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Author Kyba, C.C.M.
Title Is light pollution getting better or worse? Type Journal Article
Year 2018 Publication Nature Astronomy Abbreviated Journal Nat Astron
Volume 2 Issue 4 Pages 267-269
Keywords Skyglow; Commentary
Abstract (up) Awareness of light pollution is spreading, but with changing lighting technologies, emissions are shifting to wavelengths our current measuring devices cannot assess well. Community involvement is essential to evaluate changes in sky brightness.
Address
Corporate Author Thesis
Publisher Place of Publication Editor
Language Summary Language Original Title
Series Editor Series Title Abbreviated Series Title
Series Volume Series Issue Edition
ISSN 2397-3366 ISBN Medium
Area Expedition Conference
Notes Approved no
Call Number GFZ @ kyba @ Serial 1870
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Author Min, J.-young; Min, K.-bok
Title Outdoor light at night and the prevalence of depressive symptoms and suicidal behaviors: a cross-sectional study in a nationally representative sample of Korean adults Type Journal Article
Year 2018 Publication Journal of Affective Disorders Abbreviated Journal Journal of Affective Disorders
Volume 227 Issue Pages 199-205
Keywords Human Health
Abstract (up) Background

Outdoor light at night (LAN) is an increasingly prevalent type of environmental pollution. Studies have demonstrated that outdoor LAN can disrupt circadian rhythms, potentially contributing to insomnia, cancer, cardiovascular disease, and metabolic changes in humans. We investigated the association of outdoor LAN with depressive symptoms and suicidal behaviors in South Korean adults.

Methods

This study used data from the 2009 Korean Community Health Survey, a representative sample dataset. Study population consisted of 113,119 participants for the assessment of depressive symptoms and 152,159 participants for the assessment of suicidal behavior. Depressive symptoms were measured using the Korean version of the Center for Epidemiologic Studies Depression Scale (depressive symptoms, score of > 16). Suicidal behaviors were defined as the experience of suicidal ideation or attempt. Outdoor LAN was estimated by satellite data from the National Centers for Environmental Information.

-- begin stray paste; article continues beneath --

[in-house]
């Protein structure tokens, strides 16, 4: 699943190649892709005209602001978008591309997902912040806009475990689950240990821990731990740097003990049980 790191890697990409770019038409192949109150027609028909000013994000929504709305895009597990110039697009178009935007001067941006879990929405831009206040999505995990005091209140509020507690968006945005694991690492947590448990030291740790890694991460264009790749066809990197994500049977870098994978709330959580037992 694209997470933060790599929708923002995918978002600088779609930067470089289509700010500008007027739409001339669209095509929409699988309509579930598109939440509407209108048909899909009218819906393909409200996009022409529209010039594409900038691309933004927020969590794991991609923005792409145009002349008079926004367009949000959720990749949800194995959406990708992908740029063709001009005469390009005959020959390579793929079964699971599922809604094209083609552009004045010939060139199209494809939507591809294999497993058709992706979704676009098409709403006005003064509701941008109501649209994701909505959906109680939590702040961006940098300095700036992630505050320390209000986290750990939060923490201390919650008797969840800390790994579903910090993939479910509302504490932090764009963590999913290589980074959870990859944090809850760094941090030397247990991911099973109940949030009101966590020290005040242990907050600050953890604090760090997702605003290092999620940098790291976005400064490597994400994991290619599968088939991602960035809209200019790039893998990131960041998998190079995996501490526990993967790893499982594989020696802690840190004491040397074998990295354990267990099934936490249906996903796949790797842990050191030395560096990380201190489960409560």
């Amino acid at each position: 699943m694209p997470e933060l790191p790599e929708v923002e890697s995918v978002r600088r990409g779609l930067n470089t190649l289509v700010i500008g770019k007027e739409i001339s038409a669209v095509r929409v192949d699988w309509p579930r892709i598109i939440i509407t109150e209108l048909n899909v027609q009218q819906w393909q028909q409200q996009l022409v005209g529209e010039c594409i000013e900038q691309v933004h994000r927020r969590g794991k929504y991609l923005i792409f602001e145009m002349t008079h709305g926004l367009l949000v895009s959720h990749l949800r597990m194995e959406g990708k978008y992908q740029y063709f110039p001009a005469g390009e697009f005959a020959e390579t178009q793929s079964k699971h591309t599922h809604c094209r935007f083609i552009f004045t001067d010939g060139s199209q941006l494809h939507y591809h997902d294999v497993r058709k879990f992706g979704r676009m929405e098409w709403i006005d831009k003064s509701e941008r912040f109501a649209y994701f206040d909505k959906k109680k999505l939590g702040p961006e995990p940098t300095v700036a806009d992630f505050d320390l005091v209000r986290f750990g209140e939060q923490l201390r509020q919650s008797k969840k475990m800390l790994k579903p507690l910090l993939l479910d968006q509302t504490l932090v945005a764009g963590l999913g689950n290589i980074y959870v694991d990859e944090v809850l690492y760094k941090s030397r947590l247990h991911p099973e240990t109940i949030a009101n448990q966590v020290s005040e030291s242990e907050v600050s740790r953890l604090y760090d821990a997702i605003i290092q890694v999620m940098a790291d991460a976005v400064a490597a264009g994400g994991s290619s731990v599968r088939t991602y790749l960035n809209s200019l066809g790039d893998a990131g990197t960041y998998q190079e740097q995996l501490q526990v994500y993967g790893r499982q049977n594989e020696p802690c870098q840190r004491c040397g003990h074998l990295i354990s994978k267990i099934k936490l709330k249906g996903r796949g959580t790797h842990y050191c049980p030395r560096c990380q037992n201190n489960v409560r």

Results

Participants with depressive symptoms or history of suicidal behaviors were more likely to have exposure to outdoor LAN than those without depressive symptoms or suicidal behaviors. Compared with adults living in areas exposed to the lowest outdoor LAN, those living in areas exposed to the highest levels had higher likelihood depressive symptoms (OR = 1.29; 95% CI: 1.15–1.46) or suicidal behaviors (OR = 1.27; 95% CI: 1.16–1.39). Significant dose-response relationships were observed between outdoor LAN and the odds of depressive symptoms and suicidal behaviors.

Conclusion

Outdoor LAN was found to be significantly associated with depressive symptoms and suicidal behaviors, suggesting that it may be an environmental contributor to mental health problems.
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Corporate Author Thesis
Publisher Place of Publication Editor
Language Summary Language Original Title
Series Editor Series Title Abbreviated Series Title
Series Volume Series Issue Edition
ISSN 0165-0327 ISBN Medium
Area Expedition Conference
Notes Approved no
Call Number LoNNe @ kyba @ Serial 1777
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Author Suh, Y.-W.; Na, K.-H.; Ahn, S.-E.; Oh, J.
Title Effect of Ambient Light Exposure on Ocular Fatigue during Sleep Type Journal Article
Year 2018 Publication Journal of Korean Medical Science Abbreviated Journal J Korean Med Sci
Volume 33 Issue 38 Pages
Keywords Human Health
Abstract (up) Background